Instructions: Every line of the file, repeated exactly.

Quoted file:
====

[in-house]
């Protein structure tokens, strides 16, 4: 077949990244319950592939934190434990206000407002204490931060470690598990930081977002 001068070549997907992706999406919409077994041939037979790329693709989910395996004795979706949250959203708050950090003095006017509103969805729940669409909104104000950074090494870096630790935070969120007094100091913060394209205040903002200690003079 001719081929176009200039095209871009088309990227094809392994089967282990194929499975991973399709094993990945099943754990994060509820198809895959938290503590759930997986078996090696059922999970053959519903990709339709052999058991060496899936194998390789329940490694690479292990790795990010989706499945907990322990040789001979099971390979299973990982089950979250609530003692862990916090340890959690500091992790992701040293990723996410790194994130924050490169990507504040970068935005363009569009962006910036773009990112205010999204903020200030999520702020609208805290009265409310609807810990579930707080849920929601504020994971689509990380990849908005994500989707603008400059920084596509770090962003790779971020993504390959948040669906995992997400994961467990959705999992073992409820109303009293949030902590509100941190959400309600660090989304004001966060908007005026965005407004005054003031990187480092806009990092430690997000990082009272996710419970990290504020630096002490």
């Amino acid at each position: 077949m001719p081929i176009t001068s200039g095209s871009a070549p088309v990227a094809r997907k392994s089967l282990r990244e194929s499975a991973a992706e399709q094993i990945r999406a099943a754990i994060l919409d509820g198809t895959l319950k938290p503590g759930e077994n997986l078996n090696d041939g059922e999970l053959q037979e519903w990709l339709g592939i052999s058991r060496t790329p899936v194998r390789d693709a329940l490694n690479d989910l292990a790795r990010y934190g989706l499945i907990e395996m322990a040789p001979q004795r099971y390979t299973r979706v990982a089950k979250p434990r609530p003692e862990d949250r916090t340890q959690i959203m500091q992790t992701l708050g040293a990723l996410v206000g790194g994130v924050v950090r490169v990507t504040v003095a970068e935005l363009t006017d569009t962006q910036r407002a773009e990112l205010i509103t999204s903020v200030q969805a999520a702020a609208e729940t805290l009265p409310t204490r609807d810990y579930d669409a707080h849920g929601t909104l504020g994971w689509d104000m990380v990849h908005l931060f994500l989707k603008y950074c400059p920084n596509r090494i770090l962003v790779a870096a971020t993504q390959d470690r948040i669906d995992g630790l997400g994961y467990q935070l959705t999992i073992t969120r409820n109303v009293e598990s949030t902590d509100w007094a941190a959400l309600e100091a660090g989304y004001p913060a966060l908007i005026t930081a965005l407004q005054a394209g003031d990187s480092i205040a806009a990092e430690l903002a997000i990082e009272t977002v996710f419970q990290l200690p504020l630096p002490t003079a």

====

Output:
[in-house]
């Protein structure tokens, strides 16, 4: 077949990244319950592939934190434990206000407002204490931060470690598990930081977002 001068070549997907992706999406919409077994041939037979790329693709989910395996004795979706949250959203708050950090003095006017509103969805729940669409909104104000950074090494870096630790935070969120007094100091913060394209205040903002200690003079 001719081929176009200039095209871009088309990227094809392994089967282990194929499975991973399709094993990945099943754990994060509820198809895959938290503590759930997986078996090696059922999970053959519903990709339709052999058991060496899936194998390789329940490694690479292990790795990010989706499945907990322990040789001979099971390979299973990982089950979250609530003692862990916090340890959690500091992790992701040293990723996410790194994130924050490169990507504040970068935005363009569009962006910036773009990112205010999204903020200030999520702020609208805290009265409310609807810990579930707080849920929601504020994971689509990380990849908005994500989707603008400059920084596509770090962003790779971020993504390959948040669906995992997400994961467990959705999992073992409820109303009293949030902590509100941190959400309600660090989304004001966060908007005026965005407004005054003031990187480092806009990092430690997000990082009272996710419970990290504020630096002490």
């Amino acid at each position: 077949m001719p081929i176009t001068s200039g095209s871009a070549p088309v990227a094809r997907k392994s089967l282990r990244e194929s499975a991973a992706e399709q094993i990945r999406a099943a754990i994060l919409d509820g198809t895959l319950k938290p503590g759930e077994n997986l078996n090696d041939g059922e999970l053959q037979e519903w990709l339709g592939i052999s058991r060496t790329p899936v194998r390789d693709a329940l490694n690479d989910l292990a790795r990010y934190g989706l499945i907990e395996m322990a040789p001979q004795r099971y390979t299973r979706v990982a089950k979250p434990r609530p003692e862990d949250r916090t340890q959690i959203m500091q992790t992701l708050g040293a990723l996410v206000g790194g994130v924050v950090r490169v990507t504040v003095a970068e935005l363009t006017d569009t962006q910036r407002a773009e990112l205010i509103t999204s903020v200030q969805a999520a702020a609208e729940t805290l009265p409310t204490r609807d810990y579930d669409a707080h849920g929601t909104l504020g994971w689509d104000m990380v990849h908005l931060f994500l989707k603008y950074c400059p920084n596509r090494i770090l962003v790779a870096a971020t993504q390959d470690r948040i669906d995992g630790l997400g994961y467990q935070l959705t999992i073992t969120r409820n109303v009293e598990s949030t902590d509100w007094a941190a959400l309600e100091a660090g989304y004001p913060a966060l908007i005026t930081a965005l407004q005054a394209g003031d990187s480092i205040a806009a990092e430690l903002a997000i990082e009272t977002v996710f419970q990290l200690p504020l630096p002490t003079a």